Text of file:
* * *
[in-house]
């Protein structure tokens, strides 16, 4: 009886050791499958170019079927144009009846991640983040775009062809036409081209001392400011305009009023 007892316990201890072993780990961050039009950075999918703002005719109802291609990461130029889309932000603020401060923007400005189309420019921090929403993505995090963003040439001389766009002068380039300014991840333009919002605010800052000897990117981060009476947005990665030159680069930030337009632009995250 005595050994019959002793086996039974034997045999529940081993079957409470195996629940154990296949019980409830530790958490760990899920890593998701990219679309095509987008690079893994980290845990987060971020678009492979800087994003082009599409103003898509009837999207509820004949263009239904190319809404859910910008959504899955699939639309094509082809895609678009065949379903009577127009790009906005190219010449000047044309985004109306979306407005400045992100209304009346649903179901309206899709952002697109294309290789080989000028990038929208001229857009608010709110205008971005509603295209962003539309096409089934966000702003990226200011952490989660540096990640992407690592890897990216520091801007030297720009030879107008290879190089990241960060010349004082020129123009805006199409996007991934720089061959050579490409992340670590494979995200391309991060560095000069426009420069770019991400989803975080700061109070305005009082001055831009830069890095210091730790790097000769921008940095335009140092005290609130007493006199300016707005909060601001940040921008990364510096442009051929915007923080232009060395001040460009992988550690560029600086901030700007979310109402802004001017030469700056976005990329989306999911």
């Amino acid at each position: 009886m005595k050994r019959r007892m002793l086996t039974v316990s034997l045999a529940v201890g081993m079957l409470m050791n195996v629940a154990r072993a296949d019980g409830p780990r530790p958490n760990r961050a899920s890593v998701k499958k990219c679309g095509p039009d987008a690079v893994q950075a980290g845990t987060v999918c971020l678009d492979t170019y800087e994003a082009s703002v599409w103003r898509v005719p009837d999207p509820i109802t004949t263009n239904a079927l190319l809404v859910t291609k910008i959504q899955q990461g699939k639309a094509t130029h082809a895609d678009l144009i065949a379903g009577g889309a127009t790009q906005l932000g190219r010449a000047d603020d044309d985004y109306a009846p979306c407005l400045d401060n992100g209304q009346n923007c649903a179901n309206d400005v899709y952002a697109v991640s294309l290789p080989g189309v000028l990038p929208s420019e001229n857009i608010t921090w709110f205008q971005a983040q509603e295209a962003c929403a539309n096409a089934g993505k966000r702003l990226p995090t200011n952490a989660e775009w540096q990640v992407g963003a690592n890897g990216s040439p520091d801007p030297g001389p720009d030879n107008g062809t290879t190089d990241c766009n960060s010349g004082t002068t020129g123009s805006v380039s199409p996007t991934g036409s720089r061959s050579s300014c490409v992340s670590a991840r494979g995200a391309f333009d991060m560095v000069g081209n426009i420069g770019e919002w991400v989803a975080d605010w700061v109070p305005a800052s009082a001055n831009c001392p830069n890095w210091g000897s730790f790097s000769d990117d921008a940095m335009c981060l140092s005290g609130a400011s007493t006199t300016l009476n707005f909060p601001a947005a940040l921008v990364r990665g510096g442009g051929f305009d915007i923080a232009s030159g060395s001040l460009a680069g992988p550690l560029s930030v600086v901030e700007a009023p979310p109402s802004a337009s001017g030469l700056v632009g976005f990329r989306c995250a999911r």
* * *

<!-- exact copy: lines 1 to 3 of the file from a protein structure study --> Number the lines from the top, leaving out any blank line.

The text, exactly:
[in-house]
């Protein structure tokens, strides 16, 4: 009886050791499958170019079927144009009846991640983040775009062809036409081209001392400011305009009023 007892316990201890072993780990961050039009950075999918703002005719109802291609990461130029889309932000603020401060923007400005189309420019921090929403993505995090963003040439001389766009002068380039300014991840333009919002605010800052000897990117981060009476947005990665030159680069930030337009632009995250 005595050994019959002793086996039974034997045999529940081993079957409470195996629940154990296949019980409830530790958490760990899920890593998701990219679309095509987008690079893994980290845990987060971020678009492979800087994003082009599409103003898509009837999207509820004949263009239904190319809404859910910008959504899955699939639309094509082809895609678009065949379903009577127009790009906005190219010449000047044309985004109306979306407005400045992100209304009346649903179901309206899709952002697109294309290789080989000028990038929208001229857009608010709110205008971005509603295209962003539309096409089934966000702003990226200011952490989660540096990640992407690592890897990216520091801007030297720009030879107008290879190089990241960060010349004082020129123009805006199409996007991934720089061959050579490409992340670590494979995200391309991060560095000069426009420069770019991400989803975080700061109070305005009082001055831009830069890095210091730790790097000769921008940095335009140092005290609130007493006199300016707005909060601001940040921008990364510096442009051929915007923080232009060395001040460009992988550690560029600086901030700007979310109402802004001017030469700056976005990329989306999911």
């Amino acid at each position: 009886m005595k050994r019959r007892m002793l086996t039974v316990s034997l045999a529940v201890g081993m079957l409470m050791n195996v629940a154990r072993a296949d019980g409830p780990r530790p958490n760990r961050a899920s890593v998701k499958k990219c679309g095509p039009d987008a690079v893994q950075a980290g845990t987060v999918c971020l678009d492979t170019y800087e994003a082009s703002v599409w103003r898509v005719p009837d999207p509820i109802t004949t263009n239904a079927l190319l809404v859910t291609k910008i959504q899955q990461g699939k639309a094509t130029h082809a895609d678009l144009i065949a379903g009577g889309a127009t790009q906005l932000g190219r010449a000047d603020d044309d985004y109306a009846p979306c407005l400045d401060n992100g209304q009346n923007c649903a179901n309206d400005v899709y952002a697109v991640s294309l290789p080989g189309v000028l990038p929208s420019e001229n857009i608010t921090w709110f205008q971005a983040q509603e295209a962003c929403a539309n096409a089934g993505k966000r702003l990226p995090t200011n952490a989660e775009w540096q990640v992407g963003a690592n890897g990216s040439p520091d801007p030297g001389p720009d030879n107008g062809t290879t190089d990241c766009n960060s010349g004082t002068t020129g123009s805006v380039s199409p996007t991934g036409s720089r061959s050579s300014c490409v992340s670590a991840r494979g995200a391309f333009d991060m560095v000069g081209n426009i420069g770019e919002w991400v989803a975080d605010w700061v109070p305005a800052s009082a001055n831009c001392p830069n890095w210091g000897s730790f790097s000769d990117d921008a940095m335009c981060l140092s005290g609130a400011s007493t006199t300016l009476n707005f909060p601001a947005a940040l921008v990364r990665g510096g442009g051929f305009d915007i923080a232009s030159g060395s001040l460009a680069g992988p550690l560029s930030v600086v901030e700007a009023p979310p109402s802004a337009s001017g030469l700056v632009g976005f990329r989306c995250a999911r």